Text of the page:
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UM Economic Bureau Chief Advises Montana Businesses to Factor Climate Change Into Expenses [AUDIO]

Climate Change
Photo by David McNew/Getty Images

The cost of climate change will affect businesses across Montana, and the entire country, according to the University of Montana Bureau of Business and Economic Research. 

Bureau Director Patrick Barkey said he and his staff have had conversations about the potential costs of climate change with Nobel Prize winner Dr. Steve Running, also at the University of Montana.

“Trends in climate change will take several years to show up, but if those trends continue, we’ve thought about how warmer summers, different precipitation and different events could impact Montana’s important industries,” Barkey said. “Steve Running’s contribution was his insight into the various models people are using to try to predict how climate will change, and those models are pretty complicated.”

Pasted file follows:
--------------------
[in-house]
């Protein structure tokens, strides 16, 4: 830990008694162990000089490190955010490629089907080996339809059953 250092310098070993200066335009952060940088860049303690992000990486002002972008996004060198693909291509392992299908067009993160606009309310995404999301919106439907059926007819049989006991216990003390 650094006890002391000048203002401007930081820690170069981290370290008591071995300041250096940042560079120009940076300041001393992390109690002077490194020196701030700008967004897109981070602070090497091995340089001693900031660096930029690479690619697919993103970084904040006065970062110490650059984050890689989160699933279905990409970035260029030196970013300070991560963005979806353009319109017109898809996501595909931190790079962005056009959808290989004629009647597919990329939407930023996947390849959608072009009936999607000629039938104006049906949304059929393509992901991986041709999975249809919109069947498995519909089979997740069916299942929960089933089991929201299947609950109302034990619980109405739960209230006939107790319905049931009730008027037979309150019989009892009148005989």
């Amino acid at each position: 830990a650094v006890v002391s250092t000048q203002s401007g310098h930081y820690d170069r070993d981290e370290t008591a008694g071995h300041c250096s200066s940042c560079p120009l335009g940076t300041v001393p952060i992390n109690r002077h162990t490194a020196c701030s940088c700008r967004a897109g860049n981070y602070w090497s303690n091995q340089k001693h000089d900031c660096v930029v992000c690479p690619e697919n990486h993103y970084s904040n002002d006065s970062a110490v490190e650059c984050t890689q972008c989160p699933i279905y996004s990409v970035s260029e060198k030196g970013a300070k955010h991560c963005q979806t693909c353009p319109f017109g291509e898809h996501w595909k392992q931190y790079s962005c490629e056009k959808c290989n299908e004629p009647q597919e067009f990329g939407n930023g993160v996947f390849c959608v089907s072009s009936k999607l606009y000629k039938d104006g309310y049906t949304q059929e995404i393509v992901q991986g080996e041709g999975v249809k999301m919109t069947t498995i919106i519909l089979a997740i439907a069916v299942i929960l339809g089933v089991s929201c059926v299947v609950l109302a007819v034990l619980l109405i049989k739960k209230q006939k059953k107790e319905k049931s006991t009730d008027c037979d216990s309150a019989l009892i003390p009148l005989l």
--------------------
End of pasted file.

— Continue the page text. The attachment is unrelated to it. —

Barkey said even though there are different factions and worldviews regarding climate change and whether or not it might be man-made, it is still important for wise business leaders to at least begin thinking about the issue, and how climate change might affect their bottom line.

“If climate change is coming, at least as a contingency, businesses should be thinking about how they will operate, how they will adapt to some of the predictable changes that would happen,” he said. “We’re talking about everything from sea levels to climate patterns that would come about over the decades as those trends unfold.”

A report released this week by a group caled the Risky Business Project, chaired by three wealthy individuals who have been very active in the climate change debate. They are former New York City Mayor Michael Bloomberg, former Treasury Secretary Henry Paulson, and former hedge fund manager Thomas Steyer.

Among their predictions, between $66 billion and $106 billion in coastal property will likely be below sea level by the year 2050.

Director of the University of Montana Bureau of Business and Economic Research, Patrick Barkey

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